The billionaire founder of Georgia's ruling party is once again, reluctantly, emerging from the shadows to take an active role in politics.
Bidzina Ivanishvili announced at an unscheduled congress of the ruling Georgian Dream party on December 30 that he had decided to become the party's "honorary chairman."
He said that he took the "unpleasant" decision because the country was facing challenges arising from the "complicated geopolitical situation."
He lamented that the ruling team once again needed his steadying hand because the opposition has become so marginalized that it's unable to keep the country's rulers honest.
He also spoke cryptically about the risk of internal discord and "corruption" in the party ranks.
Ivanishvili said that he would be Georgian Dream's "main advisor" and that Irakli Kobakhidze will stay on as chairman, a role he's been performing "brilliantly" for the past three years. The billionaire also said he has no ambition to become prime minister. "Political activity is not in my nature," he pleaded.
Ivanishvili's reappearance is being christened in social media as his "third coming."
In 2011 he emerged from a life of reclusive luxury and philanthropy to assemble a coalition of politicians that took down the government of President Mikheil Saakashvili in the parliamentary election the following year. After serving as prime minister for just over a year and handing over the reins of power to his then-31-year-old protege Irakli Garibashvili in 2013, he declared his mission accomplished and retired from public life.
He retired again in early 2021, a few months after the party secured a majority in the last parliamentary election. Among the reasons he cited was that he was about to reach pension age, 65.
Analysts and politicians have speculated broadly about Ivanishvili's intentions in re-entering the fray now.
Among them are the challenges associated with Georgia's quest to join the European Union, which Ivanishvili identified in his speech as the country's "main foreign policy task."
One of the EU's main requirements for Georgia is "deoligarchization." This has largely been understood as referring to Ivanishvili's informal role in the country's governance. (He acknowledged in his speech yesterday that over the past three years he "was in communication with two or three party leaders," which he said was an "ordinary phenomenon.")
By formalizing his role in politics now, he's seeking to remove this criticism and gain a certain "immunity" from possible EU sanctions, according to pundit Gia Khukhashvili, a former advisor to and current critic of Ivanishvili.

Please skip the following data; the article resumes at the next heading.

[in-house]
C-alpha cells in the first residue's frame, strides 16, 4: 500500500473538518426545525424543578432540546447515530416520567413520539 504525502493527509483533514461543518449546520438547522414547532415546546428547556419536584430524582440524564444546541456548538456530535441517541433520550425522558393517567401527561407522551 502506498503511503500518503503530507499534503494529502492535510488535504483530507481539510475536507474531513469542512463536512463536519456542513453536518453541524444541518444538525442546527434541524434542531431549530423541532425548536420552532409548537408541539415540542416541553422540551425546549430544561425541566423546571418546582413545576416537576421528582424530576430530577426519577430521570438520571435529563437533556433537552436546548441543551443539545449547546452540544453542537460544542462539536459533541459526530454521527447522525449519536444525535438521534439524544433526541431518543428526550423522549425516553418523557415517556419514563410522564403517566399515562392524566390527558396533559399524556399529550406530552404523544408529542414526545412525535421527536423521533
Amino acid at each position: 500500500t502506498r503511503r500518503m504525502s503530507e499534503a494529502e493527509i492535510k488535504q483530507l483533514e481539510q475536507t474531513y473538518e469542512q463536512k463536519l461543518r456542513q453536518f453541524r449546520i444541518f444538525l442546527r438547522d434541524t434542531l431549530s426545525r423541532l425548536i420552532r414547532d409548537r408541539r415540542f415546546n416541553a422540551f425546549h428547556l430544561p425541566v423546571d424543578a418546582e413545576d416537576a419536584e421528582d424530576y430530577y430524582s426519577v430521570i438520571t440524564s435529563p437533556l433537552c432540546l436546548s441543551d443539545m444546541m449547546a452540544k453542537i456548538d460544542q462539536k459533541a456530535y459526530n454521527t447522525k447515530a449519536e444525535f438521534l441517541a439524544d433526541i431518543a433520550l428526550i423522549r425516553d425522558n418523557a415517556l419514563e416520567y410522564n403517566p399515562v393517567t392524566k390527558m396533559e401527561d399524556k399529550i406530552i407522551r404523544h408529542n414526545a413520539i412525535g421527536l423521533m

Others have attributed the decision to the billionaire's insecurity about the fall 2024 election in which Georgian Dream will seek a fourth straight four-year term in power.
As things stand now, the party appears to be in a solid position, particularly after the country was granted the long-coveted EU membership candidate status earlier this month. Recent polls show Georgian Dream with 25 percent support, which is nearly double that of its nearest competitor.
In his speech, Ivanishvili was insistent, perhaps a little too insistent, that the party would prevail comfortably in next year's poll. If the election were held today, Georgian Dream would win between 90 and 100 seats in the 150-seat parliament, he asserted. He said that the opposition had been "completely destroyed" and that critical media's "torrent of lies" against the ruling party was having no effect whatsoever.
Which brings us to one of Ivanishvili's main arguments for resurfacing: Georgian Dream is too strong and too well positioned for its own good.
"With the destruction of the opposition, risks in the ruling team grow. The absence of an opposition can indeed daze and slacken the ruling team. In addition, when there's no one opposing us from the outside, there emerges a temptation of concocting discord within the team. Given the current non-existence of an opposition, corruption risks rise, and need to be urgently insured against. All of this has led me to make the unpleasant decision to return to politics," he said.
His own reasoning aside, it can be argued that Ivanishvili's return to the public sphere will make Georgia's political discourse more honest.
"This step of his should be welcomed by society and by the opposition," said Gia Khukhashvili, the analyst. "One of the trump cards of the Georgian Dream's system has always been the untouchability of the decision-maker. Effectively, decisions were taken by Bidzina, policy was determined by Bidzina and then people would go and attack the messenger, [current Prime Minister Irakli] Garibashvili. So the decision-maker was effectively not held accountable for anything. … [Now] The players are on the stage, there's no one left behind the scenes. The main protagonist has come out."
John Horan is Eurasianet's Caucasus editor.